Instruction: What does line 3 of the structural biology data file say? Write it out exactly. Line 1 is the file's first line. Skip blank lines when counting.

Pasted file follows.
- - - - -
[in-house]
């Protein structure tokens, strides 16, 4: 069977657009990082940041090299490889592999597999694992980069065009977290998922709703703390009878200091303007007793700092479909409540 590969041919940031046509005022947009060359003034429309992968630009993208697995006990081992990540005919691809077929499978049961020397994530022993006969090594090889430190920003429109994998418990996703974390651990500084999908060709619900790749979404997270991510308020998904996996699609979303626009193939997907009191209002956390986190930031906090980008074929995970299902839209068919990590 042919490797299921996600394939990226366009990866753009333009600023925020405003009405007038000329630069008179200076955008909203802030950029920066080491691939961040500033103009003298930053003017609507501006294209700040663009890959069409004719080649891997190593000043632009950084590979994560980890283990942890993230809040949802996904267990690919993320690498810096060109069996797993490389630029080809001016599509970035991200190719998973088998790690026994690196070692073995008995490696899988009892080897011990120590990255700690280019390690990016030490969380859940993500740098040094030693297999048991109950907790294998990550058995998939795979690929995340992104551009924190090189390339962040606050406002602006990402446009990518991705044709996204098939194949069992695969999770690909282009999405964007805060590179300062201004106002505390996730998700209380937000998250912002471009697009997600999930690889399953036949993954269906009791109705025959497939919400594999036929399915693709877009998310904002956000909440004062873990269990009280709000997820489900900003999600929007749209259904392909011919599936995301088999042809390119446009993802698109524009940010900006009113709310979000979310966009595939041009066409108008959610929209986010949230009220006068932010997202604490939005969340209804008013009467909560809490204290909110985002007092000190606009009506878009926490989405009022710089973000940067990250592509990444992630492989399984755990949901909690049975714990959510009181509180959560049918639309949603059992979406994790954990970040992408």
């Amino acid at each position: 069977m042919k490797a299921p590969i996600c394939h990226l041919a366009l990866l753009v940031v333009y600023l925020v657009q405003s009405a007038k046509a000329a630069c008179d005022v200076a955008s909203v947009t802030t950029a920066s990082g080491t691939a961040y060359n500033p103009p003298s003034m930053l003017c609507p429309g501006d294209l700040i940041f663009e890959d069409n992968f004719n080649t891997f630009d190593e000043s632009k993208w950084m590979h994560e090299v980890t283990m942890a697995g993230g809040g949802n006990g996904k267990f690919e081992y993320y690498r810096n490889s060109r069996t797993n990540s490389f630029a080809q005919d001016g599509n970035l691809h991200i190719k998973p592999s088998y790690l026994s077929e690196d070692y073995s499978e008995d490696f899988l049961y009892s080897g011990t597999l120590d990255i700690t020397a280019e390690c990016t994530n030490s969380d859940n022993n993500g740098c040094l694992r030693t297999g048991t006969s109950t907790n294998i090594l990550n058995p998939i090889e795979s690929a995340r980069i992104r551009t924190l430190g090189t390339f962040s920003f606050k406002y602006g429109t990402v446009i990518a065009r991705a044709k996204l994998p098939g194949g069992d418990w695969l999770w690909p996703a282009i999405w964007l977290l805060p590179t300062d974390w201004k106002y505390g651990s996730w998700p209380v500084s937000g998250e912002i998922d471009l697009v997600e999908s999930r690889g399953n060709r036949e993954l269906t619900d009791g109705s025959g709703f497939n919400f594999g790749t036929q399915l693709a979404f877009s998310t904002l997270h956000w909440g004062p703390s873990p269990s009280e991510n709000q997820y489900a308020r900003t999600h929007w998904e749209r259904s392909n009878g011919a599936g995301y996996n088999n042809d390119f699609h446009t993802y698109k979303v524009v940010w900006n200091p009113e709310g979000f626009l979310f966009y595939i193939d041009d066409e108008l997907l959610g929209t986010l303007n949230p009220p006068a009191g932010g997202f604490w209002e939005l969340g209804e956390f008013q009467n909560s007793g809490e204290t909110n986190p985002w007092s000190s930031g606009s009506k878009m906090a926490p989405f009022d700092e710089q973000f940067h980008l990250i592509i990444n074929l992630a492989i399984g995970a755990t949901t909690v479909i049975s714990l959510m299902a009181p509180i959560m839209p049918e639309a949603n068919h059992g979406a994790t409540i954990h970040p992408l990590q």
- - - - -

């Amino acid at each position: 069977m042919k490797a299921p590969i996600c394939h990226l041919a366009l990866l753009v940031v333009y600023l925020v657009q405003s009405a007038k046509a000329a630069c008179d005022v200076a955008s909203v947009t802030t950029a920066s990082g080491t691939a961040y060359n500033p103009p003298s003034m930053l003017c609507p429309g501006d294209l700040i940041f663009e890959d069409n992968f004719n080649t891997f630009d190593e000043s632009k993208w950084m590979h994560e090299v980890t283990m942890a697995g993230g809040g949802n006990g996904k267990f690919e081992y993320y690498r810096n490889s060109r069996t797993n990540s490389f630029a080809q005919d001016g599509n970035l691809h991200i190719k998973p592999s088998y790690l026994s077929e690196d070692y073995s499978e008995d490696f899988l049961y009892s080897g011990t597999l120590d990255i700690t020397a280019e390690c990016t994530n030490s969380d859940n022993n993500g740098c040094l694992r030693t297999g048991t006969s109950t907790n294998i090594l990550n058995p998939i090889e795979s690929a995340r980069i992104r551009t924190l430190g090189t390339f962040s920003f606050k406002y602006g429109t990402v446009i990518a065009r991705a044709k996204l994998p098939g194949g069992d418990w695969l999770w690909p996703a282009i999405w964007l977290l805060p590179t300062d974390w201004k106002y505390g651990s996730w998700p209380v500084s937000g998250e912002i998922d471009l697009v997600e999908s999930r690889g399953n060709r036949e993954l269906t619900d009791g109705s025959g709703f497939n919400f594999g790749t036929q399915l693709a979404f877009s998310t904002l997270h956000w909440g004062p703390s873990p269990s009280e991510n709000q997820y489900a308020r900003t999600h929007w998904e749209r259904s392909n009878g011919a599936g995301y996996n088999n042809d390119f699609h446009t993802y698109k979303v524009v940010w900006n200091p009113e709310g979000f626009l979310f966009y595939i193939d041009d066409e108008l997907l959610g929209t986010l303007n949230p009220p006068a009191g932010g997202f604490w209002e939005l969340g209804e956390f008013q009467n909560s007793g809490e204290t909110n986190p985002w007092s000190s930031g606009s009506k878009m906090a926490p989405f009022d700092e710089q973000f940067h980008l990250i592509i990444n074929l992630a492989i399984g995970a755990t949901t909690v479909i049975s714990l959510m299902a009181p509180i959560m839209p049918e639309a949603n068919h059992g979406a994790t409540i954990h970040p992408l990590q």